The Structural Units
As would naturally be expected, the ectoderm, that is, the embryonic tissue which presents primary contact with the environment, gives rise to the principal cell units destined to form the nervous system. These ectodermal cells eventually depart very far from their original epithelial compactness, becoming either true nerve cells (neurons), or non-nervous structures (neuroglia cells), which have a secondary supportive role.
Still other cells, from the embryonic mesoderm, may also serve the all-important neurons in the form either of nutritive blood or as protective coverings.
The neuron theory, which is the most commonly accepted working hypothesis of biologists concerned with the nervous system, holds to two propositions: first, that the nervous system proper is entirely made up of neurons; and second, that transmission of nerve impulses from one neuron to another is by means of make-and-break contact without protoplasmic fusion.
The point of contact between neurons is called a synapse. The entire working nervous system in man involves several hundred million synapses.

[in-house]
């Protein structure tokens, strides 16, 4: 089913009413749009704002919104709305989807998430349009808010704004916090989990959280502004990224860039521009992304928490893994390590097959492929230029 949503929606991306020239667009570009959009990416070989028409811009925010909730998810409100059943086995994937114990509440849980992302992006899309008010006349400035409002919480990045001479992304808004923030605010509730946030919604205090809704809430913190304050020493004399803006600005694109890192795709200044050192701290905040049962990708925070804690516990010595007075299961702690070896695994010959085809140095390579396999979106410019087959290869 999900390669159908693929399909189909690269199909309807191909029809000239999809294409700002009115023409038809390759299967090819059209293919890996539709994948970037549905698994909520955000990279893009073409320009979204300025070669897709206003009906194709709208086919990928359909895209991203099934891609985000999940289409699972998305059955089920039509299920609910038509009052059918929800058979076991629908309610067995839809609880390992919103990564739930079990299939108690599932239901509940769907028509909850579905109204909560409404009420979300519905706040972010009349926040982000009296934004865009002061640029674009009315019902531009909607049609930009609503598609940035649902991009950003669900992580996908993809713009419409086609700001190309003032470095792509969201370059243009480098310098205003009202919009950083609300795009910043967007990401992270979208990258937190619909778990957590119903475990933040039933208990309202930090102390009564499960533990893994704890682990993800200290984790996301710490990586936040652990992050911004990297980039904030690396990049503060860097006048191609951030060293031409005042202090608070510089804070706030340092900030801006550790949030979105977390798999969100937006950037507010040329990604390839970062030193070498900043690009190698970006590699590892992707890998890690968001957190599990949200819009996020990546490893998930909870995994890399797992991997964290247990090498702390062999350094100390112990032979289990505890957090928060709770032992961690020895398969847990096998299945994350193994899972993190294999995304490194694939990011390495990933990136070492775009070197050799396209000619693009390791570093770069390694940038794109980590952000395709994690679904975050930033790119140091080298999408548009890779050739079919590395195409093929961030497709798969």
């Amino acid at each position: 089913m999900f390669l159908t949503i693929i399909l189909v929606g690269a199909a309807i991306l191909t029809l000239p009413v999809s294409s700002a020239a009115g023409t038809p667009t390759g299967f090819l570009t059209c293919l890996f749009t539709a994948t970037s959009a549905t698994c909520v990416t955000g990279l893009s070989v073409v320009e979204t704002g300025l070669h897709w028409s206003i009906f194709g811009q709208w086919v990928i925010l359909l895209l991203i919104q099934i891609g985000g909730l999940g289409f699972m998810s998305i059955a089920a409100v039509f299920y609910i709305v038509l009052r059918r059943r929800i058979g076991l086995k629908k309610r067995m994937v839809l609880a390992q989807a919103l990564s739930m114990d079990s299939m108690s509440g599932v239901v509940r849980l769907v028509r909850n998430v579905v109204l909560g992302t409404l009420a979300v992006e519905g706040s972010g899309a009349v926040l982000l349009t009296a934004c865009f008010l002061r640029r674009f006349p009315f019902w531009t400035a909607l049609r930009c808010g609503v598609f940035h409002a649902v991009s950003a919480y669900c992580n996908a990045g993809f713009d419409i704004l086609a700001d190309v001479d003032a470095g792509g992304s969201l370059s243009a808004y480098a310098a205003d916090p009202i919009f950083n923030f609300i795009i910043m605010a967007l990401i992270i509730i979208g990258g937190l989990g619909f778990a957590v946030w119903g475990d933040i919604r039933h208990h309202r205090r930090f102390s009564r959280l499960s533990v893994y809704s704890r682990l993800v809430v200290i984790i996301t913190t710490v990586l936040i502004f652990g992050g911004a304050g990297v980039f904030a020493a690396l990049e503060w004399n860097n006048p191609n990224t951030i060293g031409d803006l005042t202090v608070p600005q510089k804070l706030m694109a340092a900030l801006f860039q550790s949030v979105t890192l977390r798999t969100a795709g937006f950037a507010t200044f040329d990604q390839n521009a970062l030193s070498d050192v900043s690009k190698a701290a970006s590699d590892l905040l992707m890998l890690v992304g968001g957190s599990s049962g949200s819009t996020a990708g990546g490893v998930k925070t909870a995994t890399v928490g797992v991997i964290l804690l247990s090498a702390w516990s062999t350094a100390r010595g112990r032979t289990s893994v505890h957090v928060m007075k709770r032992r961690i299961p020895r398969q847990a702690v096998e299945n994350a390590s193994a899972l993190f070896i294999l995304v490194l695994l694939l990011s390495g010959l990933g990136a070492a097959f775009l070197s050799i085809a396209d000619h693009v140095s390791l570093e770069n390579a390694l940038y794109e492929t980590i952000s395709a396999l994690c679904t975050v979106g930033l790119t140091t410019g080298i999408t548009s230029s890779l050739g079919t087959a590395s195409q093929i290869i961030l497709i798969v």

After differentiation from their generalized spherical embryonic form, neurons come to vary enormously in size, shape, thickness, length, and manner of their insulation. The cell body immediately surrounding the nucleus sprouts out into various processes, the so-called “nerve fibers,” which may become enormously attenuated and lengthened (Fig. 593), although always remaining an essential part of the cell and under immediate control of the nucleus. Thus the neuron assumes a form well adapted to its primary function of transmission at the same time that it is specializing in sensitivity, a function which is simply one of the general endowments common to all cells.
By “joining hands” in synapses the long, drawn-out neurons form continuous living bridges and networks that connect points of stimulation with points of reaction. In short they are conductors which, like telegraph wires, permit the passage of messages while remaining stationary themselves.
The more recently developed neurohumeral theory points out that transmission from neuron to neuron, in some instances at least, may depend not upon direct contact, but be due to the hormonic production of “neurohumors” that make a bridge at the junction of one neuron with another over which impulses may pass.
The extended fibers of certain nerve cells in man may reach an actual length of three feet from nerve cord to toe tip, an astonishing span for any single animal cell to attain. The end of such a fiber is thus frequently much nearer to the nucleus of some neighboring cell with which it may come into synaptic touch than with its own nucleus.